“Sometimes people say Drake’s not a rapper, he’s a singer, but there’s a certain group of people who take that opinion of Drake because of the music that he makes, being that he isn’t boxed into just rap songs,” he said. “Now obviously, we all know Drake is a rapper and should be in the rap category. Same thing applies to the Macklemore conversation.”
While pop radio largely aided in Macklemore & Lewis’ breakthrough, urban radio still plays the duo’s songs.
Ebro Darden, program director of New York’s Hot 97, said he believes Macklemore & Lewis should compete for hip-hop Grammys, though he thinks sonically the group “lends itself to a more mainstream taste palate.”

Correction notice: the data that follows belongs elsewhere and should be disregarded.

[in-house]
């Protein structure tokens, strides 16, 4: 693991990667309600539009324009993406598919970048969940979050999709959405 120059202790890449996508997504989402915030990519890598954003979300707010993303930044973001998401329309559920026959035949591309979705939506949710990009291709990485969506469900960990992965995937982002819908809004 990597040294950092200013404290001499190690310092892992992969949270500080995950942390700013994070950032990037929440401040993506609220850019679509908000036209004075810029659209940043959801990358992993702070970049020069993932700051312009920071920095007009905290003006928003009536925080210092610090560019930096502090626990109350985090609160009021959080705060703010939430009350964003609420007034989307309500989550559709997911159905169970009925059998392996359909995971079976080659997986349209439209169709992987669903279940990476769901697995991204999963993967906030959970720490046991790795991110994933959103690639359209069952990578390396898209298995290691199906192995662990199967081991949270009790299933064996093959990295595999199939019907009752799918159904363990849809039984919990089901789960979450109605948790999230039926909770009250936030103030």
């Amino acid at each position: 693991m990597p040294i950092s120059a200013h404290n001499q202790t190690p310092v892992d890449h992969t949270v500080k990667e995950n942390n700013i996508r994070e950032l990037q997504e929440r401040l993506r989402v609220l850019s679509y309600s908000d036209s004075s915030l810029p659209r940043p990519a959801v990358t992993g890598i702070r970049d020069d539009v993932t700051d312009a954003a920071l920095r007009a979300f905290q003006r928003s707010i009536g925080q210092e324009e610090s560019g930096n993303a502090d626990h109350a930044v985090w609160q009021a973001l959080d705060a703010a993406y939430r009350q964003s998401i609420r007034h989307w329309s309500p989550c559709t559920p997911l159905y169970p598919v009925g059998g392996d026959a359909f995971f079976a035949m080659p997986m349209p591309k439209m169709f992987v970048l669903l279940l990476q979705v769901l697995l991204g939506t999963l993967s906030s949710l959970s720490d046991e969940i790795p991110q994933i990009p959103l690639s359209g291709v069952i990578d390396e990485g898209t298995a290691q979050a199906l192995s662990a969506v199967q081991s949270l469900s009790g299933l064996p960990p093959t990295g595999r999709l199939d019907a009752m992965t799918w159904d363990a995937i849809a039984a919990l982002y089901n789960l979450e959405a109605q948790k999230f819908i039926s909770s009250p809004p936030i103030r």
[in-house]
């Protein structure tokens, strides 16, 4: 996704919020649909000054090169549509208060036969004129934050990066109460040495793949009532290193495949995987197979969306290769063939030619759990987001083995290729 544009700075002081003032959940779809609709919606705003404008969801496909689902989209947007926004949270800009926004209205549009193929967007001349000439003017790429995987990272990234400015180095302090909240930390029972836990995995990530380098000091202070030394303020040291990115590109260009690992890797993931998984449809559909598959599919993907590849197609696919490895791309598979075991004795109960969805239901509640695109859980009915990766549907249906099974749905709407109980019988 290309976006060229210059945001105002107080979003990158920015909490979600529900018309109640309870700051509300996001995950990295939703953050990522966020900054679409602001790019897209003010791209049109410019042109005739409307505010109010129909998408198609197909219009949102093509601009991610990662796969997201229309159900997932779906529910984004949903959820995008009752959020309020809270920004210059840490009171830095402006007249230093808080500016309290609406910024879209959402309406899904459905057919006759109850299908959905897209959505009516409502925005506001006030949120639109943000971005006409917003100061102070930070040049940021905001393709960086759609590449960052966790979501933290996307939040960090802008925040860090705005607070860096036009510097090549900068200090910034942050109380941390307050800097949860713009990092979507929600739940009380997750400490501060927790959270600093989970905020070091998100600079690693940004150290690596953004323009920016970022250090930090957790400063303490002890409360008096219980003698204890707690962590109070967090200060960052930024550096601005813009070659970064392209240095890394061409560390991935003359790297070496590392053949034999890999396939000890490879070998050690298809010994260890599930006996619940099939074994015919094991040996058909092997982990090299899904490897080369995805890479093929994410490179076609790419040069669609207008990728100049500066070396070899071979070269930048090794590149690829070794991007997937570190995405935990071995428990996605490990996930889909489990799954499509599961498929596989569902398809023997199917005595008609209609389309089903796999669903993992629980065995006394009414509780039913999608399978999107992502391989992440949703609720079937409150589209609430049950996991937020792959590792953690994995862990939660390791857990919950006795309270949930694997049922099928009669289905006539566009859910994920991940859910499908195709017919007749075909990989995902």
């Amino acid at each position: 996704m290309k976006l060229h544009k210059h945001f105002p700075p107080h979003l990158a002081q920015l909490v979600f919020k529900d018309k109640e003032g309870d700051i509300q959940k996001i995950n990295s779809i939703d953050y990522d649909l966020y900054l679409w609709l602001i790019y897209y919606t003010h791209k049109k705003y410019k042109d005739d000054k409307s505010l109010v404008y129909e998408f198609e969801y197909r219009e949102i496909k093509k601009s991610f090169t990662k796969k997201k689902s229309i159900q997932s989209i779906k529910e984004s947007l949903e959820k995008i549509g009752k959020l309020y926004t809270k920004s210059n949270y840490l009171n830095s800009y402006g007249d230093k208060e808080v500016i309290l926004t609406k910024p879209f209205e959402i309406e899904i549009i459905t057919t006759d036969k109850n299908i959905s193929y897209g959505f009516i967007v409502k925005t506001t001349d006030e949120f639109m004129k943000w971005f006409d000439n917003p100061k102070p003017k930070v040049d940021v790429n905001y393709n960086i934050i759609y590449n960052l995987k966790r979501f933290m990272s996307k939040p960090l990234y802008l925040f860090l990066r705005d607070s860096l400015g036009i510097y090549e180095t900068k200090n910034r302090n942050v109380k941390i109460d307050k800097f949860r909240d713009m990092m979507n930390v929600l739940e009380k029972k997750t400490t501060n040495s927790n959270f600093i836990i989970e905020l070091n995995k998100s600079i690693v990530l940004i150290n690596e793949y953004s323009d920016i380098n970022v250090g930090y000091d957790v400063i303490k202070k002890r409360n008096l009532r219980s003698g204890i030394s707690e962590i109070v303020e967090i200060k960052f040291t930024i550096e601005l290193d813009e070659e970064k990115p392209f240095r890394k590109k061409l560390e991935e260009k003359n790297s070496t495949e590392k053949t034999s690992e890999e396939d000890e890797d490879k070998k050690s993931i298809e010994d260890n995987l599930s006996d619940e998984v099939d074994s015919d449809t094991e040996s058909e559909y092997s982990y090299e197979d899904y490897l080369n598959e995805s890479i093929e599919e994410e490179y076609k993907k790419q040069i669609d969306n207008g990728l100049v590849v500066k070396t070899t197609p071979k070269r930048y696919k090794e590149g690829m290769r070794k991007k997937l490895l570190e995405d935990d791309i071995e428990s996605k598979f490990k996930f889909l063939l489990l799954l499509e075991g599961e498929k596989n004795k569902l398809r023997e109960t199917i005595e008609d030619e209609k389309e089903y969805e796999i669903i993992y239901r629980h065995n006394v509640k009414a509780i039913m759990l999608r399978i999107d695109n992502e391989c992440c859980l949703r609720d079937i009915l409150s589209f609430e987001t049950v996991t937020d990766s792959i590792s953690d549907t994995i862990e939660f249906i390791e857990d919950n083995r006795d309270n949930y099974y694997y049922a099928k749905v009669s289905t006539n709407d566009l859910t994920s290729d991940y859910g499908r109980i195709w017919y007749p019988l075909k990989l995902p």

“If you’re rapping over a beat, it’s hip-hop,” Darden said.
Macklemore & Lewis’ ultimate competitor at the Grammys is Kendrick Lamar, who also has seven nominations. They will compete with Lamar in three rap categories, as well as for album of the year and best new artist.
The duo’s manager said the musicians – who will perform at the awards show airing live from the Staples Center in Los Angeles – are putting the negativity behind them.
“Ben’s been rapping onstage since he was 14 years old and before ‘Thrift Shop’ hit pop radio, he very much considered himself an underground rap artist, Quillen said of Macklemore, whose name is Ben Haggerty. “Ben also has a thick skin and he’s also extremely proud of and confident with the art he puts out. … But I think like anybody he’s a human being, he’ll look at a comment like that and it’s disconcerting. But he’s also quick to move past it.”